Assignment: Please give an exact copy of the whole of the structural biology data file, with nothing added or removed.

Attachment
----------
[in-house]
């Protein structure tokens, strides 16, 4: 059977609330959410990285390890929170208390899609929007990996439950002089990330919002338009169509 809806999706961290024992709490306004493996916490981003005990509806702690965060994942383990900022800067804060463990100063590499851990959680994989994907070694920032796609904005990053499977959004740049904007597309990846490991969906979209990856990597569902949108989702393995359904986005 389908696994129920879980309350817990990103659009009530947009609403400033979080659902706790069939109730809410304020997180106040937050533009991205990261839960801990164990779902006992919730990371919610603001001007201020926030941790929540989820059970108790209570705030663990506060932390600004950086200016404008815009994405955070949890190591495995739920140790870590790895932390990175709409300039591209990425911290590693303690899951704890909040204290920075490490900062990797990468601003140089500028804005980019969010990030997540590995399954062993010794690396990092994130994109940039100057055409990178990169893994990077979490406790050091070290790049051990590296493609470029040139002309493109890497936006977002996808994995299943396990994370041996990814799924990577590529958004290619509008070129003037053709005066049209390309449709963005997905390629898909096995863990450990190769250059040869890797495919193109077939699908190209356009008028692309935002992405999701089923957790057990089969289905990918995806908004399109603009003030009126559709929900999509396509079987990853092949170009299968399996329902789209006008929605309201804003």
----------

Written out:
[in-house]
């Protein structure tokens, strides 16, 4: 059977609330959410990285390890929170208390899609929007990996439950002089990330919002338009169509 809806999706961290024992709490306004493996916490981003005990509806702690965060994942383990900022800067804060463990100063590499851990959680994989994907070694920032796609904005990053499977959004740049904007597309990846490991969906979209990856990597569902949108989702393995359904986005 389908696994129920879980309350817990990103659009009530947009609403400033979080659902706790069939109730809410304020997180106040937050533009991205990261839960801990164990779902006992919730990371919610603001001007201020926030941790929540989820059970108790209570705030663990506060932390600004950086200016404008815009994405955070949890190591495995739920140790870590790895932390990175709409300039591209990425911290590693303690899951704890909040204290920075490490900062990797990468601003140089500028804005980019969010990030997540590995399954062993010794690396990092994130994109940039100057055409990178990169893994990077979490406790050091070290790049051990590296493609470029040139002309493109890497936006977002996808994995299943396990994370041996990814799924990577590529958004290619509008070129003037053709005066049209390309449709963005997905390629898909096995863990450990190769250059040869890797495919193109077939699908190209356009008028692309935002992405999701089923957790057990089969289905990918995806908004399109603009003030009126559709929900999509396509079987990853092949170009299968399996329902789209006008929605309201804003």